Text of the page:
Saturday, September 13th, gamers and game designers alike descended upon Boston for the annual Festival of Indie Gaming, or FIG 2014. Hosted at MIT, the day-long event encourages gamers and game-makers of all ages from all over the North East, to come together in an appreciation for the games we play and the reasons we play them. Continue reading FIG 2014 and Mental Health in Gaming
Earlier this week an article hit the web that made me literally jump up and down and squee in excited giddiness. “Adult Women are now the Largest Demographic in Gaming,” the headline read, and my fellow geekettes and I were ecstatic to present the findings enclosed within the post. Maybe now — maybe with numbers — people would realize that their stereotypes are ridiculous, unfounded, and outdated. Maybe now women wouldn’t be scoffed at whenever they say they enjoy gaming. Maybe now I can claim the title gamer without being interrogated as to every game on the market, even though I have only a few specific titles that I have the time and energy to spend my time on. Maybe — just maybe — I could hope for a little bit more respect as a woman in a world that I love.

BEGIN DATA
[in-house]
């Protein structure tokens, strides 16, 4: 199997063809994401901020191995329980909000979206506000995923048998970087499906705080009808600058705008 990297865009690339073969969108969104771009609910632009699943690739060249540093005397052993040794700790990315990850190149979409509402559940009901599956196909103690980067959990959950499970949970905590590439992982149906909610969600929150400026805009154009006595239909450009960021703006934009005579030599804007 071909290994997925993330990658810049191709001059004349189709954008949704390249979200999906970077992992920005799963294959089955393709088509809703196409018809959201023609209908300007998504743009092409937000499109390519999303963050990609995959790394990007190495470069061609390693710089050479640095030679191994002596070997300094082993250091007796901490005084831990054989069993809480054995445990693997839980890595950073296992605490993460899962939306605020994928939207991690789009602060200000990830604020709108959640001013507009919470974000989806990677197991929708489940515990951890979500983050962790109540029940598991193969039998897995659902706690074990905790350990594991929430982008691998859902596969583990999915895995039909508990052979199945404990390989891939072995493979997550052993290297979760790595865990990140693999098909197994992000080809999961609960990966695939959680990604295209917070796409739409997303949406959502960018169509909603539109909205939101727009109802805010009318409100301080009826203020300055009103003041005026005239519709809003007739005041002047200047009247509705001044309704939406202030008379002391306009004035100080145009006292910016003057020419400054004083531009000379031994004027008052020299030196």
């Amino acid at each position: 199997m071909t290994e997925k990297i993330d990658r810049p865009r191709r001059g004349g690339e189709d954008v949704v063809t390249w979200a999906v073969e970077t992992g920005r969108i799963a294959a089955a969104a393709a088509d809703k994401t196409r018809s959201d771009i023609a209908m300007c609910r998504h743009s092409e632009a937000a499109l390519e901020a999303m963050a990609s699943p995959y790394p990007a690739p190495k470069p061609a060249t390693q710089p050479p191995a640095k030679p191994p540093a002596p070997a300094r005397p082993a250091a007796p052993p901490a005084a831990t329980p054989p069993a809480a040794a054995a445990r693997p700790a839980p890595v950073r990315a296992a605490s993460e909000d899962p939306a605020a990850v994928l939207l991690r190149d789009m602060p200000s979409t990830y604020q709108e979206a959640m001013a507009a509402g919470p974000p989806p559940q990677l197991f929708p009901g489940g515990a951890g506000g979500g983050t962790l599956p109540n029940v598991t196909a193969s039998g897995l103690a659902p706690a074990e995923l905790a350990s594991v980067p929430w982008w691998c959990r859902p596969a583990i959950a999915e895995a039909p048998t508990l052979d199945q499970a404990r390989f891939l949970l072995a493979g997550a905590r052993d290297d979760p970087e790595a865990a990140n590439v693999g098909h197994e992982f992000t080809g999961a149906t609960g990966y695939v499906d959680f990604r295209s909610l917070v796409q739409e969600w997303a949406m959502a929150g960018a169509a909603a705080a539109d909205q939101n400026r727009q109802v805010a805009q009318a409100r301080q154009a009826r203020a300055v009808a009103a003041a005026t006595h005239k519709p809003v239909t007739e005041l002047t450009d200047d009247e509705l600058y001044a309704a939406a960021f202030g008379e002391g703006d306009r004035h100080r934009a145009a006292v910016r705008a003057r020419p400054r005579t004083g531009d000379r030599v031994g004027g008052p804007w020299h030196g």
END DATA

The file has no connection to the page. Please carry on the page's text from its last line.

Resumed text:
Wishful thinking, huh?
I found friends in the pages of the stories we adore.
When I was a kid, I always wanted to copy my older siblings. Even now I tend to gravitate towards interests that I share with my brother (seven years my elder), and my sister (five years my elder). That being said, when my sister was assigned reading the first installment of Harry Potter for seventh grade, I was six going on seven years old. My siblings both read it for school and pleasure, and I was eager to get my hands on the thick binding and the smooth dust cover. I started out just listening as my dad read me a chapter a night of Philosopher’s Stone…but after three nights I got sick of waiting and not long after I was ravenously devouring Chamber of Secrets and soon after, (my favorite) Prisoner of Azkaban. I was hooked.
Who doesn’t love a good party game? Parties, especially with large groups of people, are best suited to simple games, rules that are easy to understand, a quick pace, and an indefinite play time. Two super-popular card games are a hit at parties:
Apples to Apples and Cards Against Humanity.